Thursday, January 24, 2008

FLASH: Suh/Jacobs sue USADA, not for Landis

The AP/Eddie Pells is reporting that Suh and Jacobs are taking USADA to court to prevent testing of a cyclist's B sample in the face of a negative A sample.

The report says the case has been filed on behalf of a "John Doe", and Landis has denied it is him.

It sounds like another cyclist has run afoul of the gambit that USADA pulled with Landis' B samples, and turned to Suh and Jacobs to fight it.

If there's one thing Suh learned from Landis, it's not to expect much out of USADA and arbitrators in the way of due-process in evidentiary rulings. (Jacobs already learned that in Hamilton). Better to go to a real court before it's too late

USADA counsel Bill Bock calls the suit, "utterly frivolous and morally bankrupt."

He continues, "seeking to prohibit analysis of a sample certainly raises the question of, what are they hiding from? What are they seeking to hide?"

We could ask very similar questions about the EDF files and other discovery that USADA refused, and has still refused to produce for the Landis defense.

The "nothing to hide" and "we're looking for the truth" rhetoric seems to flow one direction from Colorado Springs. It's used when it suits their prosecutions, and never to protect the rights of a potentially innocent athlete.

"It's for da kids," don'tcha know.


Ali said...

It's about time something like this happened.

You can always tell when corruption has taken root in an organisation - they stop trying to hide it because it has become the norm.

That's what USADA demonstrated during the Landis case. Hopefully this will be a wake up call for them.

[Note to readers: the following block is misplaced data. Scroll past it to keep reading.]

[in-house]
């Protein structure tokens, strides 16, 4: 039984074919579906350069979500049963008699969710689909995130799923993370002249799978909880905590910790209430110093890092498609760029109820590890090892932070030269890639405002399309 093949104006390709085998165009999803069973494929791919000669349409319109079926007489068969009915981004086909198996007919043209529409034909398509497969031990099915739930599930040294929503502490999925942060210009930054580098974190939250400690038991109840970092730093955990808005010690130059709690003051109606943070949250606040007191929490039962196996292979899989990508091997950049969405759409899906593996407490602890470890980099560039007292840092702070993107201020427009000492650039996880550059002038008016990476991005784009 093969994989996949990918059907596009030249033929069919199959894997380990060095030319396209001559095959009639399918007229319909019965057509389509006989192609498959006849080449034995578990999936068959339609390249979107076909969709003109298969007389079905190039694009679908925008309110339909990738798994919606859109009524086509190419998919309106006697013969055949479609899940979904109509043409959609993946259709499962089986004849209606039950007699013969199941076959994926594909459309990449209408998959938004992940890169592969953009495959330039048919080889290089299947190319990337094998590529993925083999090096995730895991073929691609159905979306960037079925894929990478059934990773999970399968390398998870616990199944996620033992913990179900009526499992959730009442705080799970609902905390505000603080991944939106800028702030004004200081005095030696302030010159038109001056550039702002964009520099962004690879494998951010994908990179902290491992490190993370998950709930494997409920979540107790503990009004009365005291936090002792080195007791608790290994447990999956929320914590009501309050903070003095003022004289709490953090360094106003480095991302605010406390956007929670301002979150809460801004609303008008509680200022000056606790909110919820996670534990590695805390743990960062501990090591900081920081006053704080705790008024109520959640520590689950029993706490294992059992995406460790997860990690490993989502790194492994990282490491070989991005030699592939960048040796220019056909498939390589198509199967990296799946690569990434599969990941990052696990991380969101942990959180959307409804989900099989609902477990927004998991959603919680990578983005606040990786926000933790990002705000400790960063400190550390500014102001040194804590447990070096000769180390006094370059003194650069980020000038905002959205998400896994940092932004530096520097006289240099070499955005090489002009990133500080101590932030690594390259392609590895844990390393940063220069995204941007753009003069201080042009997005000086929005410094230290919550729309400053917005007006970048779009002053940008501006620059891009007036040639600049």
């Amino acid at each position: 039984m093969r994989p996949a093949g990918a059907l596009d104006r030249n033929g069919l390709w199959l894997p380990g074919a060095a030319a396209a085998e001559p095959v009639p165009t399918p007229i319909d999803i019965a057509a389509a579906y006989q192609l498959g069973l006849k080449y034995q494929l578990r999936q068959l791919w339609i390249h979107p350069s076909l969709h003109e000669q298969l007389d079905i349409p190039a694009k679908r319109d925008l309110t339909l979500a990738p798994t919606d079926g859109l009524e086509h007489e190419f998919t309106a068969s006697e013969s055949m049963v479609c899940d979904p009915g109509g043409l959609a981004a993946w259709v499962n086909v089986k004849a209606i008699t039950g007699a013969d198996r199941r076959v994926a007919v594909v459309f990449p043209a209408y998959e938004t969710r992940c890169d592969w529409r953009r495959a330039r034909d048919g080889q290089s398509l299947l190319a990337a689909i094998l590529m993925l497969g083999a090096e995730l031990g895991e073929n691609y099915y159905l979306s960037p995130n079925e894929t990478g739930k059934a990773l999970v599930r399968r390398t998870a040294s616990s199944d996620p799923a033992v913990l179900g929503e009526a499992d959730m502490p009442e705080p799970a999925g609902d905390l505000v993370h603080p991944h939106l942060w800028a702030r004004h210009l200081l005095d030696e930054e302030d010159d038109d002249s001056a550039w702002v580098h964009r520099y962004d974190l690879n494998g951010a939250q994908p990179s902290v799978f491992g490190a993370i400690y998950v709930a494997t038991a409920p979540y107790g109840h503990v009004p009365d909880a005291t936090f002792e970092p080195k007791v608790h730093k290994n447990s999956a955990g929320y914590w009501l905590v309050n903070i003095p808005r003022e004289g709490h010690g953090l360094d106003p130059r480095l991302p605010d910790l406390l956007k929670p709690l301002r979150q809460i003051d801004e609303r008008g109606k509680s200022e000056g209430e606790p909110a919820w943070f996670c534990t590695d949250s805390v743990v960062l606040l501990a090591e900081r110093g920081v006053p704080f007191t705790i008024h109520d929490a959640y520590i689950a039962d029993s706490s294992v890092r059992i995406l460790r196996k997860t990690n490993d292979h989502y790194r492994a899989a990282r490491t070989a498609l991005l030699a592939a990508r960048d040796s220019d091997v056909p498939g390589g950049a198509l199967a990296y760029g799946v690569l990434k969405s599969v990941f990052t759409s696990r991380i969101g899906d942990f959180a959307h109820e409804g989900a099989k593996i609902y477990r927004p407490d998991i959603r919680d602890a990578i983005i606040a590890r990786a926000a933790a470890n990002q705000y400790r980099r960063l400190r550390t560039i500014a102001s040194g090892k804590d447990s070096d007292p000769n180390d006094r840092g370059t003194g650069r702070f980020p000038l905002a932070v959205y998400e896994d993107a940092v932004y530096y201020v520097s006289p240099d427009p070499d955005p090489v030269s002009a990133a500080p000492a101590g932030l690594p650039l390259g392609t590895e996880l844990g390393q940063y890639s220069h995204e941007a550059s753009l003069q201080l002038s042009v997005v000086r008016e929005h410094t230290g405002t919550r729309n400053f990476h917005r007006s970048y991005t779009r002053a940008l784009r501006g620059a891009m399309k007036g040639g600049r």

Unknown said...

According to Catlin, "Don Catlin, former director of the UCLA lab, said he couldn't recall being asked to test a 'B' sample after a negative 'A.'
"It would certainly be unusual," he said.
Catlin said he wasn't familiar enough with the intricacies of the code to know if the practice of testing a 'B' after a negative 'A' violated any rules."

DIdn't Catlin help write the WADA rules? Maybe I'm missing something, but I'm losing more and more respect for Catlin.

Milka said...

It's quite interesting to follow all the "can't recalls" of WADA lab directors. Must be a special adjustment specification...

whareagle said...

Johnson should REALLLY be paying attention now, as this is becoming rather intrusive and biased against the athletes.

This is also further evidence, flowing all the way back to 2004, that the ADA's will go to any length to either fish for a positive, or cover up for some level of ineptitude performed during testing.

Unknown said...

I give up...

Regarding Leukemins suspension:

The Commission was not persuaded by arguments that he relied on the doctor's advice and was therefore innocent. "Even if the product is prescribed by a doctor, the rider still remains responsible for what he is administered," it ruled.

If a doctor says take this...who is going to argue with him? I guess cyclists now need a medical degree to participate.


Tenerifed said...

Did that shit Leogrande get lucky again? This is getting sickening.

I'm soooo sick of hearing the guys with the dirtiest reps bitch about USADA or tainted supplements.

Nice to have Mr $300 jeans picking up the legal tab.

Sweet blog. Barf.

ms said...

Researchers at the Max Planck Institute for Human Cognitive and Brain Sciences in Leipzig, Germany have found a genetic factor that affects our ability to learn from our errors. The scientists demonstrated that men carrying the A1 mutation, which reduces the amount of dopamine D2 receptors in the brain, are less successful at learning to avoid mistakes than men who do not carry this genetic mutation.